Faroe Islands Settlement Predates Viking Arrival, Study Says
The Faroe Islands, which lie about halfway between Iceland and Norway, were colonized centuries earlier than previously believed and the Vikings were not the first to settle there, according to new research from Durham University in the UK.
New archaeological evidence places settlers on the islands between 300 and 500 years earlier than previous estimates, which study leader Mike J. Church suggests presents a challenge to the nature, scale and timing of human settlement across the wider North Atlantic region.
The Faroe Islands acted as a way point as European settlers voyaged across the Atlantic, ultimately arriving on continental North America around the 11th century about 500 years earlier than Columbus made his famous voyage.
"There is now firm archaeological evidence for the human colonization of the Faroes by people some 300-500 years before the large scale Viking colonization of the 9th century AD, although we don't yet know who these people were or where they came from," Church, from the department of archeology at Durham University, said in a statement.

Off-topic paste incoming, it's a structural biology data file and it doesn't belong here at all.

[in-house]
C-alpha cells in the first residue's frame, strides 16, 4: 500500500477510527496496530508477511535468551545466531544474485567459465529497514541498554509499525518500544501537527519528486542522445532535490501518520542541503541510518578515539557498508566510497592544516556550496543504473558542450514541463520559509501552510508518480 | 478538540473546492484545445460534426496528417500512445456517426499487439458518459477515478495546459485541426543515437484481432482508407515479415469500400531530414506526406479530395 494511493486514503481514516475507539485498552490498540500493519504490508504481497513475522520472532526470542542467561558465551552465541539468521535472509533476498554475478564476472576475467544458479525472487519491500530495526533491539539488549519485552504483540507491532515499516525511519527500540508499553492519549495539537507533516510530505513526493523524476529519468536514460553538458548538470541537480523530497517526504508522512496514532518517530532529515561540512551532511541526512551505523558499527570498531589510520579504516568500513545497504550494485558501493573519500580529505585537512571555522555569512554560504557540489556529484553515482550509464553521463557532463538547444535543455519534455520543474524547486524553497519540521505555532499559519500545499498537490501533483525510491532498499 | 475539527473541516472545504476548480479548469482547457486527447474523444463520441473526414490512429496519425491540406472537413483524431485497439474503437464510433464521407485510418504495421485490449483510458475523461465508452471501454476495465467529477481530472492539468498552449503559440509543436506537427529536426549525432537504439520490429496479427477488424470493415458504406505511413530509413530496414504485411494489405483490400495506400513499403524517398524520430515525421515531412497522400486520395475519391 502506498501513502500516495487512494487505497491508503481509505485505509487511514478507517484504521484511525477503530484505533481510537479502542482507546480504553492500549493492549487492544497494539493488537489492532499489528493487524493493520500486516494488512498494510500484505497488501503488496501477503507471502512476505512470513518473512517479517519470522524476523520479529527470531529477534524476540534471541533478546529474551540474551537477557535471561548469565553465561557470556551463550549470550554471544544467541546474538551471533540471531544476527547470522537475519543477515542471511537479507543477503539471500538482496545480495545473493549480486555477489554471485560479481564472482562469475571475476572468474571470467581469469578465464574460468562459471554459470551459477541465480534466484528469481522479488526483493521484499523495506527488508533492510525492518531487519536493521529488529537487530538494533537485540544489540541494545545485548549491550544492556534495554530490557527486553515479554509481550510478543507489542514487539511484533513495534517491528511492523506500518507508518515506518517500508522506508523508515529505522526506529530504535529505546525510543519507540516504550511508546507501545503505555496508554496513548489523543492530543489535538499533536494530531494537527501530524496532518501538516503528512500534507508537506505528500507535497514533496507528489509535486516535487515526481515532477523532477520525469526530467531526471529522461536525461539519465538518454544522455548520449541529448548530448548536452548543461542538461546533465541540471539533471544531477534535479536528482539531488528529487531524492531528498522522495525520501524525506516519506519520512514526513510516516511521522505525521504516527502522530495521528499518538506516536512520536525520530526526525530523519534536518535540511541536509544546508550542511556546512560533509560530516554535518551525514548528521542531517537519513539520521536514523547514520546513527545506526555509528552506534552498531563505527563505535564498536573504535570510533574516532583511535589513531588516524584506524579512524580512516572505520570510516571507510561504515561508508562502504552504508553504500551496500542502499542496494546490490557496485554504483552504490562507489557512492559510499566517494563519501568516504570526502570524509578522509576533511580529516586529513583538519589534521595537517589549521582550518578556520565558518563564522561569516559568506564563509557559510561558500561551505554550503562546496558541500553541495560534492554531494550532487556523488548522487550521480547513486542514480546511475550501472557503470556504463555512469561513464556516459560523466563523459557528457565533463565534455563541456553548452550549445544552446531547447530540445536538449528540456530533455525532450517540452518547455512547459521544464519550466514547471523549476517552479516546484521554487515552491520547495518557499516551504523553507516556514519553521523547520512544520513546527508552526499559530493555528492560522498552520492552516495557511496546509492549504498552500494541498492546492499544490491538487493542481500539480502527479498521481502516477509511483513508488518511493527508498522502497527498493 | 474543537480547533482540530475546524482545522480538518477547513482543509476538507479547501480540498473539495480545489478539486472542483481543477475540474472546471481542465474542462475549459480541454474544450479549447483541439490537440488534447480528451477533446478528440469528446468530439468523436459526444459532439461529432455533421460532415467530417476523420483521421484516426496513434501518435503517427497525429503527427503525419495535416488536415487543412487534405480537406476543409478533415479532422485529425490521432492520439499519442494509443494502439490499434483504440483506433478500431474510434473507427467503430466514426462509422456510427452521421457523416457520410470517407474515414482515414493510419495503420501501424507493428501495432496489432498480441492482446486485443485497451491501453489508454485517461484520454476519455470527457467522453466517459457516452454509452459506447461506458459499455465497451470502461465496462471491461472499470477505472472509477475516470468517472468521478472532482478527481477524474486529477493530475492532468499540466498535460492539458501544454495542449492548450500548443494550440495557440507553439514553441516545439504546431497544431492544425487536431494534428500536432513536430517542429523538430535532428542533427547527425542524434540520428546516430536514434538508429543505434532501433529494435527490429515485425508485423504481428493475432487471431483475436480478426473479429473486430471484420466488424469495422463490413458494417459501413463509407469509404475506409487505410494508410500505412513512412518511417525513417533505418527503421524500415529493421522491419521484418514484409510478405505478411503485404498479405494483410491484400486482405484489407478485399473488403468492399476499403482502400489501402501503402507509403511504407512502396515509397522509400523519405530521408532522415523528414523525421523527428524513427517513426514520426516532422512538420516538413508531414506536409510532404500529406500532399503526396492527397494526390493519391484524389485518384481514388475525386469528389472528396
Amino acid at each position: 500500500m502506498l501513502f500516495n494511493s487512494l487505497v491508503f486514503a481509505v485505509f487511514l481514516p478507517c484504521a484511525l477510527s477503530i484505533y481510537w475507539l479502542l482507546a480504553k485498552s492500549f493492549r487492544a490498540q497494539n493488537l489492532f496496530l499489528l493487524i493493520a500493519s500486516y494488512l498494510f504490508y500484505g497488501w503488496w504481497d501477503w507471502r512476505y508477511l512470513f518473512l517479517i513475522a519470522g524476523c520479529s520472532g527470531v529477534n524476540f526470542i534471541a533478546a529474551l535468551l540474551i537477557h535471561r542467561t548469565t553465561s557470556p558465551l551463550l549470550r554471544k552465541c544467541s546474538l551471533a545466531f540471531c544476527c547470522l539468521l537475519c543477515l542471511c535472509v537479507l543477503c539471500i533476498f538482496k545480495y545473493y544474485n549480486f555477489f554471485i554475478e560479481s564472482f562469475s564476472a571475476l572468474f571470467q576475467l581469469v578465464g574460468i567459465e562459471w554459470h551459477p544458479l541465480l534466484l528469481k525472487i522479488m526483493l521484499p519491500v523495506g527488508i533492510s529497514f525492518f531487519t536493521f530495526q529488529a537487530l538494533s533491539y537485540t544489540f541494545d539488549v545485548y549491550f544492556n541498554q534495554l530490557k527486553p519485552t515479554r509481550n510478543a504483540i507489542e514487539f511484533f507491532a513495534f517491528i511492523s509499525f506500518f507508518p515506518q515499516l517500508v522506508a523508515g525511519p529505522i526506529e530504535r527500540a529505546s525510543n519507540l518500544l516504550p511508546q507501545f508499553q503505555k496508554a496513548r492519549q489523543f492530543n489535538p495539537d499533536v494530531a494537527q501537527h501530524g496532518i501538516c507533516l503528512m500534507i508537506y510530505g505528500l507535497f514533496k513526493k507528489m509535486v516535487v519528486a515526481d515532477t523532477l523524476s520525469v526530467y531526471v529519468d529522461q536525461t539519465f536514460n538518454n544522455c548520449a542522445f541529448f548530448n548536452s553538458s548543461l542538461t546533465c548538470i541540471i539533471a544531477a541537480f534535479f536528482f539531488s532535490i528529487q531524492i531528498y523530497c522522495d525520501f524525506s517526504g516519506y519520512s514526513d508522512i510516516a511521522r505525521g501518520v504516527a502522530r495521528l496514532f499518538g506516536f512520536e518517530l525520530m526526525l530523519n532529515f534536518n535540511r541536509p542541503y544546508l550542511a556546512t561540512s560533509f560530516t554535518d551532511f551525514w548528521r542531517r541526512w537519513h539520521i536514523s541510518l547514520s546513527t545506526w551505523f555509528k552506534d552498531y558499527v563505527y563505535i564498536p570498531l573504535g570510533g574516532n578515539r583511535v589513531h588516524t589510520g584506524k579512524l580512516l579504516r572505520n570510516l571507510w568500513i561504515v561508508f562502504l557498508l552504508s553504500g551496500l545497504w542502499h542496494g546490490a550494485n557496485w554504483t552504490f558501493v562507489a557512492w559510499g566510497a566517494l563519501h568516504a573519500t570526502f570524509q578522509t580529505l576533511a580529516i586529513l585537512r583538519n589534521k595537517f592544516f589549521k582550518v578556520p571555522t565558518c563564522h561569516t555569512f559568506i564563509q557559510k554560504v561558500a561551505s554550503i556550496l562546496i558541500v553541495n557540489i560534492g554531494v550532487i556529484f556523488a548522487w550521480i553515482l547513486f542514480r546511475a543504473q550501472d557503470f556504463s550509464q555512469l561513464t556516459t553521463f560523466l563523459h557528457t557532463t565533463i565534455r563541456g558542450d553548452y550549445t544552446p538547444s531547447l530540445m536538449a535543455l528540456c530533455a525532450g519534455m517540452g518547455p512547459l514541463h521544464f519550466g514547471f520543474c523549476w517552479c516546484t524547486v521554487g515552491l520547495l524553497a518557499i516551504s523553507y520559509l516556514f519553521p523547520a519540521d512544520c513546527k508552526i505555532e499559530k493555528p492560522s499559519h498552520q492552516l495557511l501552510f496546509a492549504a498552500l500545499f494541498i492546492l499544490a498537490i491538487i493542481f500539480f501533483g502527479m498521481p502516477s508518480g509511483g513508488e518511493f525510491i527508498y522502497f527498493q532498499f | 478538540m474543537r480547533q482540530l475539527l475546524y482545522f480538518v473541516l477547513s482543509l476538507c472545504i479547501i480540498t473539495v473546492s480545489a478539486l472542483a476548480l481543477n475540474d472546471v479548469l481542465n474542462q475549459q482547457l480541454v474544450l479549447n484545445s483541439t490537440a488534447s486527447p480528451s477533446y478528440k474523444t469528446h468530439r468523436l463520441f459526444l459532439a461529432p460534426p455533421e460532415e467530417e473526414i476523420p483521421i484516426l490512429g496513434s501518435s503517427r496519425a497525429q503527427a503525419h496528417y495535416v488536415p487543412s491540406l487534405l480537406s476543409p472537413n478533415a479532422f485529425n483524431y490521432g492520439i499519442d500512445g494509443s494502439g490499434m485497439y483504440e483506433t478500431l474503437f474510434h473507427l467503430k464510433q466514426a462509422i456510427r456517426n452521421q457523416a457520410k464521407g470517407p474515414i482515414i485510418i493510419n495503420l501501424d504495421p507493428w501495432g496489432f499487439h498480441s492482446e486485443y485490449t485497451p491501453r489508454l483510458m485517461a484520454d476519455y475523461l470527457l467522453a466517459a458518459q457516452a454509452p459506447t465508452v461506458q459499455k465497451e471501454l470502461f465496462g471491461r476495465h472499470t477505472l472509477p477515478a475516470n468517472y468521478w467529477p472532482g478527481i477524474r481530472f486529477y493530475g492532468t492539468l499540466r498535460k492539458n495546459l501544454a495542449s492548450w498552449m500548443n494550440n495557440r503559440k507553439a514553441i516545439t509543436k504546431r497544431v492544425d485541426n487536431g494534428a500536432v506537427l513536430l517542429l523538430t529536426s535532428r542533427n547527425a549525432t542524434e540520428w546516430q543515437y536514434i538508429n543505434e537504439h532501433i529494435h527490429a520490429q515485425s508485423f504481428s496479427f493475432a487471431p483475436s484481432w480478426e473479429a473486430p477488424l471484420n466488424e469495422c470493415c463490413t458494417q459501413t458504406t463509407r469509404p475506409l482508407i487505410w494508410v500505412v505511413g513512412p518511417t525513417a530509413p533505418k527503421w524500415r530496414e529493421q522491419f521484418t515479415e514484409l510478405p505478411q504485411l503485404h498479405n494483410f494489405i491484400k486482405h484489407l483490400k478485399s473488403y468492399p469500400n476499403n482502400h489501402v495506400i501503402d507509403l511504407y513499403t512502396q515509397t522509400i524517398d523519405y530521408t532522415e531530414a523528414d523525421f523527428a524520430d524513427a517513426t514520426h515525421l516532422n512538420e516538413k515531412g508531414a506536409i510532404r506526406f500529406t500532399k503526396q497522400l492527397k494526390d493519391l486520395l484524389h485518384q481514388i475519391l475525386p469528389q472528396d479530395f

The evidence came in the form of peat ash created in human settlements that appear to to pre-date Viking arrival.
"These ash spreads contained barley grains which were accidentally burnt in domestic hearths and were then spread by humans onto the windblown sand surface during the 4th-6th centuries and 6th-8th centuries, a common practice identified in the North Atlantic during this period to control wind erosion," the researchers wrote in a statement.
Church said that the majority of the evidence of this early colonization was destroyed during the Viking invasion, which he said is a way of "explaining the lack of proof found in the Faroes for the earlier settlement."
"This also raises questions about the timing of human activity on other islands systems where similarly evidence may have been destroyed," he said.
Study co-author, Símun V. Arge from the National Museum of the Faroe Islands, said: "Although we don't know who the people were that settled here and where they came from, it is clear that they did prepare peat for use, by cutting, drying and burning it which indicates they must have stayed here for some time.
"We now have to digest these dates of this early evidence in relation to other sources and consider whether there may be other similar sites, elsewhere on the islands, which may be able to provide us with further structural archaeological evidence."
Church, Arge and their colleagues' research is published in the journal Quaternary Science Reviews.